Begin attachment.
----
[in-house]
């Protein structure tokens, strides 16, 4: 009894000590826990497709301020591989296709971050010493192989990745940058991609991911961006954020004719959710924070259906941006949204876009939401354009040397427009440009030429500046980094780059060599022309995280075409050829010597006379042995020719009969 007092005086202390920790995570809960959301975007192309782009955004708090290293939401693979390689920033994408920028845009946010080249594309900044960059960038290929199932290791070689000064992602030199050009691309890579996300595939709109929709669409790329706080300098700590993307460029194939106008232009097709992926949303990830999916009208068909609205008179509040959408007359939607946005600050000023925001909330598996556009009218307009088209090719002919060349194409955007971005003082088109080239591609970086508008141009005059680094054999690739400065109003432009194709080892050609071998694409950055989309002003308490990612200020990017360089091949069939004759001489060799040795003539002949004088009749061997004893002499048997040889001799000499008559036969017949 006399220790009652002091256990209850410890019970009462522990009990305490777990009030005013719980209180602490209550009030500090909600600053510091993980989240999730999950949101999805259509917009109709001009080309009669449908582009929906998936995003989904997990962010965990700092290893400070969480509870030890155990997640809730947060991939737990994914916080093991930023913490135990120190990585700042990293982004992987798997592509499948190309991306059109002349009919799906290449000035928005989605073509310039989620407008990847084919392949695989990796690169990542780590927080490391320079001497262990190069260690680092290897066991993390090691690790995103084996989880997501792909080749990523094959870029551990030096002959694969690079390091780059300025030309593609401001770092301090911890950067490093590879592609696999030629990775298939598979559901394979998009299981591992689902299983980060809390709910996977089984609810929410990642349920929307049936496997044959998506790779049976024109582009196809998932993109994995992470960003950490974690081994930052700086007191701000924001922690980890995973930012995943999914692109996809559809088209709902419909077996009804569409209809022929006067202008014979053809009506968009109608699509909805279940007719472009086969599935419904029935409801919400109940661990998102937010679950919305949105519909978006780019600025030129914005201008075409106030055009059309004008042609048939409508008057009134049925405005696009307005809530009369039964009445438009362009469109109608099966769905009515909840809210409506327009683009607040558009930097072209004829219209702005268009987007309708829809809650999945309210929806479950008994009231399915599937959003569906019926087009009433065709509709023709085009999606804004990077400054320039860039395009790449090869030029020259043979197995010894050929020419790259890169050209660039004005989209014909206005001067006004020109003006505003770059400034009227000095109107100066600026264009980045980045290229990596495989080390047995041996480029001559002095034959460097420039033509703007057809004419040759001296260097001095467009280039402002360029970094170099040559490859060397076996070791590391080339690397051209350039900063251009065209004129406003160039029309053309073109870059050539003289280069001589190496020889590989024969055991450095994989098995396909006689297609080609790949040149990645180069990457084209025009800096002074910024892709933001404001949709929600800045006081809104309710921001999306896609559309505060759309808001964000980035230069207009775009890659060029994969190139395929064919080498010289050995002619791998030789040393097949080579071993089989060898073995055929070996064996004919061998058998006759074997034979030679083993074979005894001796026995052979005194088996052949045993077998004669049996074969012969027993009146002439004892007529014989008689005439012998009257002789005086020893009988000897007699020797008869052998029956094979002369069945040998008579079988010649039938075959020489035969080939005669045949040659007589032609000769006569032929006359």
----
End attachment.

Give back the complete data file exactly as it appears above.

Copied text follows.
[in-house]
């Protein structure tokens, strides 16, 4: 009894000590826990497709301020591989296709971050010493192989990745940058991609991911961006954020004719959710924070259906941006949204876009939401354009040397427009440009030429500046980094780059060599022309995280075409050829010597006379042995020719009969 007092005086202390920790995570809960959301975007192309782009955004708090290293939401693979390689920033994408920028845009946010080249594309900044960059960038290929199932290791070689000064992602030199050009691309890579996300595939709109929709669409790329706080300098700590993307460029194939106008232009097709992926949303990830999916009208068909609205008179509040959408007359939607946005600050000023925001909330598996556009009218307009088209090719002919060349194409955007971005003082088109080239591609970086508008141009005059680094054999690739400065109003432009194709080892050609071998694409950055989309002003308490990612200020990017360089091949069939004759001489060799040795003539002949004088009749061997004893002499048997040889001799000499008559036969017949 006399220790009652002091256990209850410890019970009462522990009990305490777990009030005013719980209180602490209550009030500090909600600053510091993980989240999730999950949101999805259509917009109709001009080309009669449908582009929906998936995003989904997990962010965990700092290893400070969480509870030890155990997640809730947060991939737990994914916080093991930023913490135990120190990585700042990293982004992987798997592509499948190309991306059109002349009919799906290449000035928005989605073509310039989620407008990847084919392949695989990796690169990542780590927080490391320079001497262990190069260690680092290897066991993390090691690790995103084996989880997501792909080749990523094959870029551990030096002959694969690079390091780059300025030309593609401001770092301090911890950067490093590879592609696999030629990775298939598979559901394979998009299981591992689902299983980060809390709910996977089984609810929410990642349920929307049936496997044959998506790779049976024109582009196809998932993109994995992470960003950490974690081994930052700086007191701000924001922690980890995973930012995943999914692109996809559809088209709902419909077996009804569409209809022929006067202008014979053809009506968009109608699509909805279940007719472009086969599935419904029935409801919400109940661990998102937010679950919305949105519909978006780019600025030129914005201008075409106030055009059309004008042609048939409508008057009134049925405005696009307005809530009369039964009445438009362009469109109608099966769905009515909840809210409506327009683009607040558009930097072209004829219209702005268009987007309708829809809650999945309210929806479950008994009231399915599937959003569906019926087009009433065709509709023709085009999606804004990077400054320039860039395009790449090869030029020259043979197995010894050929020419790259890169050209660039004005989209014909206005001067006004020109003006505003770059400034009227000095109107100066600026264009980045980045290229990596495989080390047995041996480029001559002095034959460097420039033509703007057809004419040759001296260097001095467009280039402002360029970094170099040559490859060397076996070791590391080339690397051209350039900063251009065209004129406003160039029309053309073109870059050539003289280069001589190496020889590989024969055991450095994989098995396909006689297609080609790949040149990645180069990457084209025009800096002074910024892709933001404001949709929600800045006081809104309710921001999306896609559309505060759309808001964000980035230069207009775009890659060029994969190139395929064919080498010289050995002619791998030789040393097949080579071993089989060898073995055929070996064996004919061998058998006759074997034979030679083993074979005894001796026995052979005194088996052949045993077998004669049996074969012969027993009146002439004892007529014989008689005439012998009257002789005086020893009988000897007699020797008869052998029956094979002369069945040998008579079988010649039938075959020489035969080939005669045949040659007589032609000769006569032929006359």